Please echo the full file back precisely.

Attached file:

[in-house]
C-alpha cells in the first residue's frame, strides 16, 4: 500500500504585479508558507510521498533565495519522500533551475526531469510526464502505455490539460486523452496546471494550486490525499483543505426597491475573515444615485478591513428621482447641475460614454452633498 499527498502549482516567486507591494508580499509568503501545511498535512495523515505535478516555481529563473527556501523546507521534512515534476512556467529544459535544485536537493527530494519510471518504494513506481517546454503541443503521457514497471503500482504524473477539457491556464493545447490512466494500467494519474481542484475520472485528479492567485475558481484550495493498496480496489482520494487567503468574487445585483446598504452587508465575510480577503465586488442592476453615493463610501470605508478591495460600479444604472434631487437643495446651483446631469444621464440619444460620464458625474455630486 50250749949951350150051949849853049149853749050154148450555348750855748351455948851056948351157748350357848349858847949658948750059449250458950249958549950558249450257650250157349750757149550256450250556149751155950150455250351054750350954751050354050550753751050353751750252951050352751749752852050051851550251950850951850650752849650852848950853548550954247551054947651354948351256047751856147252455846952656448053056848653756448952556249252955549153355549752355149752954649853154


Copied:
[in-house]
C-alpha cells in the first residue's frame, strides 16, 4: 500500500504585479508558507510521498533565495519522500533551475526531469510526464502505455490539460486523452496546471494550486490525499483543505426597491475573515444615485478591513428621482447641475460614454452633498 499527498502549482516567486507591494508580499509568503501545511498535512495523515505535478516555481529563473527556501523546507521534512515534476512556467529544459535544485536537493527530494519510471518504494513506481517546454503541443503521457514497471503500482504524473477539457491556464493545447490512466494500467494519474481542484475520472485528479492567485475558481484550495493498496480496489482520494487567503468574487445585483446598504452587508465575510480577503465586488442592476453615493463610501470605508478591495460600479444604472434631487437643495446651483446631469444621464440619444460620464458625474455630486 50250749949951350150051949849853049149853749050154148450555348750855748351455948851056948351157748350357848349858847949658948750059449250458950249958549950558249450257650250157349750757149550256450250556149751155950150455250351054750350954751050354050550753751050353751750252951050352751749752852050051851550251950850951850650752849650852848950853548550954247551054947651354948351256047751856147252455846952656448053056848653756448952556249252955549153355549752355149752954649853154